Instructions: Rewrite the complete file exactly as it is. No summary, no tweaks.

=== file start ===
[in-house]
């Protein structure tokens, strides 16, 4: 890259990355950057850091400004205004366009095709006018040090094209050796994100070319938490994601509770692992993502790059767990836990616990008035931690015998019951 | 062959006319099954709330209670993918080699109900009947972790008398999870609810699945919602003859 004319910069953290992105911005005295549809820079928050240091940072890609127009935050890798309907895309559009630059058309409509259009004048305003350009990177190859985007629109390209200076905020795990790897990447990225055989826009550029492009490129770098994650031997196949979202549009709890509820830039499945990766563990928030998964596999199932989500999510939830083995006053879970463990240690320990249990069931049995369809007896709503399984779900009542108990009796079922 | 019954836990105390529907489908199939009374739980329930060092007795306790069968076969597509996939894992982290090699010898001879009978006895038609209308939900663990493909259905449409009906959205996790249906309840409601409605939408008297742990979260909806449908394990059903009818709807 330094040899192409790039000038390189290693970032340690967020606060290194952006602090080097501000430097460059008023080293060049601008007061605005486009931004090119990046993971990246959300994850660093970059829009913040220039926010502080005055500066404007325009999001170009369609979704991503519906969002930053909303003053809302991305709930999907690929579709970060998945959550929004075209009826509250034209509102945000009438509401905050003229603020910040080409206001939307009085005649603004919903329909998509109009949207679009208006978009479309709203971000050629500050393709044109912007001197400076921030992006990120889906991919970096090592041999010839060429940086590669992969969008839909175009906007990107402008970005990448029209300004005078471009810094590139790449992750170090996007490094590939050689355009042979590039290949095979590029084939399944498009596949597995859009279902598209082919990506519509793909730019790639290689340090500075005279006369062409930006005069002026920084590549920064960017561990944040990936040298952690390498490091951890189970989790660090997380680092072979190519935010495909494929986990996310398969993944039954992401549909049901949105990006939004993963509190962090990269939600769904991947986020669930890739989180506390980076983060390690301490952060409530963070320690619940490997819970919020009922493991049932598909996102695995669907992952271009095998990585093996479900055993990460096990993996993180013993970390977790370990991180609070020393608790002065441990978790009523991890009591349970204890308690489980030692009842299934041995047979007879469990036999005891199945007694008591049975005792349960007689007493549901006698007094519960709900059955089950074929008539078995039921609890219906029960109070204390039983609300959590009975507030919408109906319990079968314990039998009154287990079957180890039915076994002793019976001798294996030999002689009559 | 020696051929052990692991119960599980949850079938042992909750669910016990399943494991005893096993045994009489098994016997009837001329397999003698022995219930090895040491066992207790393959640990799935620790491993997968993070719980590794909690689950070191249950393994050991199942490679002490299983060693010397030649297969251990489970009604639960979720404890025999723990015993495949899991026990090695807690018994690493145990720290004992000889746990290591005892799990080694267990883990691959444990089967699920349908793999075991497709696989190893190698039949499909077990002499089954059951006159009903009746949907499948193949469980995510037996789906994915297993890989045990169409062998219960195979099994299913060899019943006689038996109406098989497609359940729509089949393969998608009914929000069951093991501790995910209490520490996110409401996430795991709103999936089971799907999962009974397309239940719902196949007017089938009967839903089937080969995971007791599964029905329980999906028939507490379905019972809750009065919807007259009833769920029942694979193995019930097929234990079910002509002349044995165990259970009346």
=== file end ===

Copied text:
[in-house]
């Protein structure tokens, strides 16, 4: 890259990355950057850091400004205004366009095709006018040090094209050796994100070319938490994601509770692992993502790059767990836990616990008035931690015998019951 | 062959006319099954709330209670993918080699109900009947972790008398999870609810699945919602003859 004319910069953290992105911005005295549809820079928050240091940072890609127009935050890798309907895309559009630059058309409509259009004048305003350009990177190859985007629109390209200076905020795990790897990447990225055989826009550029492009490129770098994650031997196949979202549009709890509820830039499945990766563990928030998964596999199932989500999510939830083995006053879970463990240690320990249990069931049995369809007896709503399984779900009542108990009796079922 | 019954836990105390529907489908199939009374739980329930060092007795306790069968076969597509996939894992982290090699010898001879009978006895038609209308939900663990493909259905449409009906959205996790249906309840409601409605939408008297742990979260909806449908394990059903009818709807 330094040899192409790039000038390189290693970032340690967020606060290194952006602090080097501000430097460059008023080293060049601008007061605005486009931004090119990046993971990246959300994850660093970059829009913040220039926010502080005055500066404007325009999001170009369609979704991503519906969002930053909303003053809302991305709930999907690929579709970060998945959550929004075209009826509250034209509102945000009438509401905050003229603020910040080409206001939307009085005649603004919903329909998509109009949207679009208006978009479309709203971000050629500050393709044109912007001197400076921030992006990120889906991919970096090592041999010839060429940086590669992969969008839909175009906007990107402008970005990448029209300004005078471009810094590139790449992750170090996007490094590939050689355009042979590039290949095979590029084939399944498009596949597995859009279902598209082919990506519509793909730019790639290689340090500075005279006369062409930006005069002026920084590549920064960017561990944040990936040298952690390498490091951890189970989790660090997380680092072979190519935010495909494929986990996310398969993944039954992401549909049901949105990006939004993963509190962090990269939600769904991947986020669930890739989180506390980076983060390690301490952060409530963070320690619940490997819970919020009922493991049932598909996102695995669907992952271009095998990585093996479900055993990460096990993996993180013993970390977790370990991180609070020393608790002065441990978790009523991890009591349970204890308690489980030692009842299934041995047979007879469990036999005891199945007694008591049975005792349960007689007493549901006698007094519960709900059955089950074929008539078995039921609890219906029960109070204390039983609300959590009975507030919408109906319990079968314990039998009154287990079957180890039915076994002793019976001798294996030999002689009559 | 020696051929052990692991119960599980949850079938042992909750669910016990399943494991005893096993045994009489098994016997009837001329397999003698022995219930090895040491066992207790393959640990799935620790491993997968993070719980590794909690689950070191249950393994050991199942490679002490299983060693010397030649297969251990489970009604639960979720404890025999723990015993495949899991026990090695807690018994690493145990720290004992000889746990290591005892799990080694267990883990691959444990089967699920349908793999075991497709696989190893190698039949499909077990002499089954059951006159009903009746949907499948193949469980995510037996789906994915297993890989045990169409062998219960195979099994299913060899019943006689038996109406098989497609359940729509089949393969998608009914929000069951093991501790995910209490520490996110409401996430795991709103999936089971799907999962009974397309239940719902196949007017089938009967839903089937080969995971007791599964029905329980999906028939507490379905019972809750009065919807007259009833769920029942694979193995019930097929234990079910002509002349044995165990259970009346």